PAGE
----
Achieving Environmental Goals in a World of Trade and Hidden Action: The Role of Trade Policies and Eco-Labeling

University of Maryland Working Paper No. 98-26

48 Pages Posted: 26 Feb 1999

See all articles by Stefanie Engel

Stefanie Engel

University of Bonn - Center for Development Research (ZEF)

Date Written: November 1998


Consumers, mainly in Europe and North America, frequently express concerns about the environmental, social or health impacts of the products they purchase. When these products are produced abroad, consuming countries often resort to using trade policies and consumer actions targeting imported products in order to reduce negative environmental or social impacts. Traditionally, these policies were non-discriminatory, i.e., they treated all imports equally, without considering the actual damages caused by the product. More recently, there is a trend towards process-discriminatory policies which attempt to discriminate against imports from environmentally or socially unsound production processes while encouraging environmentally or socially sound alternatives. Such policies often rely on eco-labeling and costly monitoring of the producers' claims. This paper develops a theoretical model of the consuming country's optimal trade policy, allowing for asymmetric information and costly monitoring. I analyze what type of policy is preferable under what conditions, and how the optimal policy depends on the target country's alternative markets and the type of consumer concern. It is shown that imperfect information reduces the optimal level of sound and total imports while raising the level of unsound imports. It is generally optimal to monitor imperfectly, and non-discriminatory policies can be interpreted as corner solutions to the optimal process-discriminatory policy. The observed shift from non-discriminatory policies to process-discriminatory policies over time might be explained by a reduction in monitoring costs. The target country always at least weakly prefers process-discriminatory policies over non-discriminatory policies, possibly explaining why producing countries establish their own labeling systems when faced with the threat of non-discriminatory policies. The optimal tariff on unsound imports is shown to be generally less than the Pigouvian tariff and is less for consumption pollution, health and safety effects, and moral concerns than for production pollution. Implementation of the optimal policy through consumer action rather than trade policy is also discussed.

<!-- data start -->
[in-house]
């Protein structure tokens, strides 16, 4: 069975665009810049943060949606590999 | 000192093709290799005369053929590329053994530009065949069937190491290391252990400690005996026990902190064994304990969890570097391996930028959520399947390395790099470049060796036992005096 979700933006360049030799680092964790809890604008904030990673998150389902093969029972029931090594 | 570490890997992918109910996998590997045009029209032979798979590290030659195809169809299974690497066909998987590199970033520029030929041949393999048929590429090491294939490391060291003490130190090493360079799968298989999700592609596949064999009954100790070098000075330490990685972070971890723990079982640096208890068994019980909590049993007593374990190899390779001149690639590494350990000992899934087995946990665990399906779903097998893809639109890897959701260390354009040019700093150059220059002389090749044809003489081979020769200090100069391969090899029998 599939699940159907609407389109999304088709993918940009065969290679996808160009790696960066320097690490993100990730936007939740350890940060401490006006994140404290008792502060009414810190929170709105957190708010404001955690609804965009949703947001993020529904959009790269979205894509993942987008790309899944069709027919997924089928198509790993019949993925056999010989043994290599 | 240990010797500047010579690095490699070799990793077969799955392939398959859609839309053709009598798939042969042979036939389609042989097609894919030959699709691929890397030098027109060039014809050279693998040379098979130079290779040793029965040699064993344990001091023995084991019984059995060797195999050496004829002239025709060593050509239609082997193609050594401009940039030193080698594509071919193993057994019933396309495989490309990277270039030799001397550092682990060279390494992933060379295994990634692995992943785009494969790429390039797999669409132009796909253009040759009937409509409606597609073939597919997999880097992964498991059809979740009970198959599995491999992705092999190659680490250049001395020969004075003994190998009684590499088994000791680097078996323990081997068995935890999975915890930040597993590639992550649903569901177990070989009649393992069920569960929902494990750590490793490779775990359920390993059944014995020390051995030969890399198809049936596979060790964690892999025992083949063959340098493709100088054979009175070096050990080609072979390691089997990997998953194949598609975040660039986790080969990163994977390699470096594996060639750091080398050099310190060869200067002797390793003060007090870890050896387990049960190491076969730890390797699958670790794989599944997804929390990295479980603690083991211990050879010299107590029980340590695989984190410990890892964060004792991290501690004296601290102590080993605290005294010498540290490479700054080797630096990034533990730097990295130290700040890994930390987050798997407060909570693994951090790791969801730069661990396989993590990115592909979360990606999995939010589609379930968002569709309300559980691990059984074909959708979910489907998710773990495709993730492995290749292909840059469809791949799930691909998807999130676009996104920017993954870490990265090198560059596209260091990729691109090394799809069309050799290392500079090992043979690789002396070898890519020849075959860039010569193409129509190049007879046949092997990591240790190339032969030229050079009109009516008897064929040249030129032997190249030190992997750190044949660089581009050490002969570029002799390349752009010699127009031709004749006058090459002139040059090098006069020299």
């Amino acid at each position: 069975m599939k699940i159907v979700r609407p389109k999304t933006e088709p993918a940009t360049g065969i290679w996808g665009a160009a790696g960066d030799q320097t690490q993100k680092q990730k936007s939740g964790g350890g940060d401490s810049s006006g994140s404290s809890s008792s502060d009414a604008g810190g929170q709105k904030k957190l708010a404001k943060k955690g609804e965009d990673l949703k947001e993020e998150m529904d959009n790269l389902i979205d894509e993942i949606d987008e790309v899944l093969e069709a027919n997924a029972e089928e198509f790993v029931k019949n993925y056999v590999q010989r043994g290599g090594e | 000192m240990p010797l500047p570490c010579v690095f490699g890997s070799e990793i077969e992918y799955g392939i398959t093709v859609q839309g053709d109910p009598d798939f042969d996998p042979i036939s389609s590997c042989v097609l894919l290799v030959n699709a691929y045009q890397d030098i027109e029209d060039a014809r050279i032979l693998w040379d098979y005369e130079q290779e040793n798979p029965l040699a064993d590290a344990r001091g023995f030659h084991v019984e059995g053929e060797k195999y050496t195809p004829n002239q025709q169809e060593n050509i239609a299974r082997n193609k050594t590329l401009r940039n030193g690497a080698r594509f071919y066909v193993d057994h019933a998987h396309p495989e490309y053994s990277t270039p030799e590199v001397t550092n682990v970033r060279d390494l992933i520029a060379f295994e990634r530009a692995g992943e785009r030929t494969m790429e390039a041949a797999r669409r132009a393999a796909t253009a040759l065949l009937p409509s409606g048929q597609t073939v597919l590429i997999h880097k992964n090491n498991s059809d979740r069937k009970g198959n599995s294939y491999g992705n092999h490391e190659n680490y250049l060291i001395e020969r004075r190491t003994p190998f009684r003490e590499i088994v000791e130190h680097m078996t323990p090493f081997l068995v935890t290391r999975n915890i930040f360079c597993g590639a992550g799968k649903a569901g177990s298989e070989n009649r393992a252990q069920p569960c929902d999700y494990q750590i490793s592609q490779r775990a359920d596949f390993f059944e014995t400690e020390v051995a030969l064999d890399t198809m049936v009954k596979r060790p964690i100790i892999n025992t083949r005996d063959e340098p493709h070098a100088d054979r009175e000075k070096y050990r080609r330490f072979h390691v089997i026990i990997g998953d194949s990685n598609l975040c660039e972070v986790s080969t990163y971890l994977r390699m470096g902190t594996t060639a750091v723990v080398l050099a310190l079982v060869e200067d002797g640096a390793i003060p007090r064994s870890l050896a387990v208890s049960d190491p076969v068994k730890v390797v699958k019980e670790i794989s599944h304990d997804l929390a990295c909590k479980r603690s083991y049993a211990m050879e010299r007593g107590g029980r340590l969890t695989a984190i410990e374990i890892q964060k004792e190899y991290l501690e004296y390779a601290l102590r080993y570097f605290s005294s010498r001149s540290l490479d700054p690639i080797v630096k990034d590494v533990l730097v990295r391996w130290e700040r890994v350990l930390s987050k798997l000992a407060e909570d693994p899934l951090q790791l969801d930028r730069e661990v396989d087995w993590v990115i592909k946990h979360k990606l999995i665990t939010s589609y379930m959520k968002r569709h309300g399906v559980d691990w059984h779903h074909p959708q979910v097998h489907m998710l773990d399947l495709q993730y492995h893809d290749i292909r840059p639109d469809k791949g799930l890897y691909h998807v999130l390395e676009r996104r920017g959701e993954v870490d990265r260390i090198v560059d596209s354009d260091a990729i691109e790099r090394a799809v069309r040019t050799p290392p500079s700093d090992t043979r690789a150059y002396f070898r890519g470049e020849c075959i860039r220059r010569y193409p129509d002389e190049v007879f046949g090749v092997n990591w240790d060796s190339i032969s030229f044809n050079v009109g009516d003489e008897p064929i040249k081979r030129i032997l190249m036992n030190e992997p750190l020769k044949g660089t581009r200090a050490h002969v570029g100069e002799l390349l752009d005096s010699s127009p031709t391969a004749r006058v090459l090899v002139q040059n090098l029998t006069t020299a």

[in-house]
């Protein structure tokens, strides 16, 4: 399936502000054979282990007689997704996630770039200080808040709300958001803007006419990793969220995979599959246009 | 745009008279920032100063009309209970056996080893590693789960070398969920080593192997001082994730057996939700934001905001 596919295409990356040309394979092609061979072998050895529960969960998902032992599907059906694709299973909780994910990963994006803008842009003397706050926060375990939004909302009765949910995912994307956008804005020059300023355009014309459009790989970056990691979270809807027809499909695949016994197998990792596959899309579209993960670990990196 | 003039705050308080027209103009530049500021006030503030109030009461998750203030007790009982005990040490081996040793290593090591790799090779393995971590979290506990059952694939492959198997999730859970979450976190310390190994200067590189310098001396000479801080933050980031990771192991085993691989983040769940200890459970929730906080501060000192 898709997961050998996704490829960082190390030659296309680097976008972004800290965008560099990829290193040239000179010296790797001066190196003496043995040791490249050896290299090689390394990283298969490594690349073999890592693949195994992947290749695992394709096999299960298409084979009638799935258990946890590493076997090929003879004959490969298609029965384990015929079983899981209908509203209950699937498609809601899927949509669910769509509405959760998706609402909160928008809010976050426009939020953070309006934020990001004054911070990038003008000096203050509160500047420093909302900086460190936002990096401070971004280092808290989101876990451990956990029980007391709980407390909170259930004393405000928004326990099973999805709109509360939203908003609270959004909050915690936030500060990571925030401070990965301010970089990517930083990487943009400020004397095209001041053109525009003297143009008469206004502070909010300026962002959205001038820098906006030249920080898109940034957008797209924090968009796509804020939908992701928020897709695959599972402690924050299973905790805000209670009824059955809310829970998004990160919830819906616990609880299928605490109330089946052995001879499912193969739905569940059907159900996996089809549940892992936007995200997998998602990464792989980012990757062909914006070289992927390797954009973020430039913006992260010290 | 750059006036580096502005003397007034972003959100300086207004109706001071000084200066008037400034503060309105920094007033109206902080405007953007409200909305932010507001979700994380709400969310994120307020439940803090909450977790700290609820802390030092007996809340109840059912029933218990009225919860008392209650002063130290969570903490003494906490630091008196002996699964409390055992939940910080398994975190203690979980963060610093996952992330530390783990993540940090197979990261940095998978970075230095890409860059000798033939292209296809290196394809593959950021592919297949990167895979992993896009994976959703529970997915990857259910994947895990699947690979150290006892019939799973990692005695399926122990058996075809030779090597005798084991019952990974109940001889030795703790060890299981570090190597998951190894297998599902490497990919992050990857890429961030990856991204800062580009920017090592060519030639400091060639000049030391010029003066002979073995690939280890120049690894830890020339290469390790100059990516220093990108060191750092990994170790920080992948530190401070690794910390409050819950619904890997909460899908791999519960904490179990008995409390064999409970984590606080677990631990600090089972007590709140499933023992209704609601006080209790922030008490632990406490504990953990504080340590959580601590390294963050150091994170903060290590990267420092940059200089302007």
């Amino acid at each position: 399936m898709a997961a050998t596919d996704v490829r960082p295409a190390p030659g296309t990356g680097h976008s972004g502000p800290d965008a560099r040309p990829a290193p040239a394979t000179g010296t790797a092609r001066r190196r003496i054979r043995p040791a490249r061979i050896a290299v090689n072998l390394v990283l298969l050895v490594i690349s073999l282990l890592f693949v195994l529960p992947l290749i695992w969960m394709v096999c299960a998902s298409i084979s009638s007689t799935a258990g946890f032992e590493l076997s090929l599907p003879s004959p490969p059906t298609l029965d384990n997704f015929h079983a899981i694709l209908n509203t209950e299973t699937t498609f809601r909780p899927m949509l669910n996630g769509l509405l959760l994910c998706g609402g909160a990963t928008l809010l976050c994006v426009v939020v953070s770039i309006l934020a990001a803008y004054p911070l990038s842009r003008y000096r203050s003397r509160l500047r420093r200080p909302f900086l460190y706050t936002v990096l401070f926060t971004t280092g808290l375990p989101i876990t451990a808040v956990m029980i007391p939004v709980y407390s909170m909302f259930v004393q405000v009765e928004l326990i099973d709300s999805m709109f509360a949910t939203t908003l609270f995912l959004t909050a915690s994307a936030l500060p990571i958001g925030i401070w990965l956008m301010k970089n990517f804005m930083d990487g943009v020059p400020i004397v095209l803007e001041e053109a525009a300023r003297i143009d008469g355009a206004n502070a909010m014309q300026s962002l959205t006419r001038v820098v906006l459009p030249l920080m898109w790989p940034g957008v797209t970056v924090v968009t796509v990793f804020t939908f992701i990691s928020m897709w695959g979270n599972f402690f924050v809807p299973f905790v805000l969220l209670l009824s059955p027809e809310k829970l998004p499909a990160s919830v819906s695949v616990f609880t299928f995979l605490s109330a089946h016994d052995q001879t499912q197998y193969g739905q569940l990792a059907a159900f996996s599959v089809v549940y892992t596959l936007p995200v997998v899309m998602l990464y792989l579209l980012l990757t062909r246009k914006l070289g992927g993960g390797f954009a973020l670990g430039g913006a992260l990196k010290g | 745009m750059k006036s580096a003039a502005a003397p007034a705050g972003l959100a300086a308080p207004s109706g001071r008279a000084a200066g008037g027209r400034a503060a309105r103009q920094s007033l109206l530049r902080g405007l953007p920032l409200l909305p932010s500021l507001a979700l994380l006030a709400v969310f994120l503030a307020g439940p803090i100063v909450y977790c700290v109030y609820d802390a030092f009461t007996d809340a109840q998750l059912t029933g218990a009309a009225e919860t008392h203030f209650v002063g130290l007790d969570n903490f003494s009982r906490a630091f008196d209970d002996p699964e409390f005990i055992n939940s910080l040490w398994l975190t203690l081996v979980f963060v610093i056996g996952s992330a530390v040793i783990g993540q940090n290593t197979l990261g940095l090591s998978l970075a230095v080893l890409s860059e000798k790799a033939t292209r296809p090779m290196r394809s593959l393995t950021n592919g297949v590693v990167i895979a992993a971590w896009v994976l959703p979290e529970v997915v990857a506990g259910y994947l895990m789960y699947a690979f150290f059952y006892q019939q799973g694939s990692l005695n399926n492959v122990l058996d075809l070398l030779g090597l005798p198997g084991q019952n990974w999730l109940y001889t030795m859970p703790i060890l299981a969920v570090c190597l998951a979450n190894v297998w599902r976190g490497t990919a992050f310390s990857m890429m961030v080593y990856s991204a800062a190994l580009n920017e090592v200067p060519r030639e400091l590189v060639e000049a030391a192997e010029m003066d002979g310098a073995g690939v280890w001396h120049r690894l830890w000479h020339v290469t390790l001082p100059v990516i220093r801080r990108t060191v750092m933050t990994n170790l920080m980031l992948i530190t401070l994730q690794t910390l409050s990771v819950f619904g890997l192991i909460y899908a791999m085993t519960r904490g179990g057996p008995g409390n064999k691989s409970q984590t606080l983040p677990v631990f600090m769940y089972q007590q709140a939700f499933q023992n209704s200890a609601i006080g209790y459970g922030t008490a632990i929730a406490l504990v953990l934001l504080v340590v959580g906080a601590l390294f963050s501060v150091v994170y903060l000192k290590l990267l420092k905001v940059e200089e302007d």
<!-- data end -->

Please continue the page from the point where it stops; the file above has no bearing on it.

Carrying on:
JEL Classification: F13, Q29, Q39

Suggested Citation

Kirchhoff Engel, Stefanie, Achieving Environmental Goals in a World of Trade and Hidden Action: The Role of Trade Policies and Eco-Labeling (November 1998). University of Maryland Working Paper No. 98-26, Available at SSRN: or

Stefanie Kirchhoff Engel (Contact Author)

University of Bonn - Center for Development Research (ZEF) ( email )

Walter-Flex-Str. 3
Bonn, 53113
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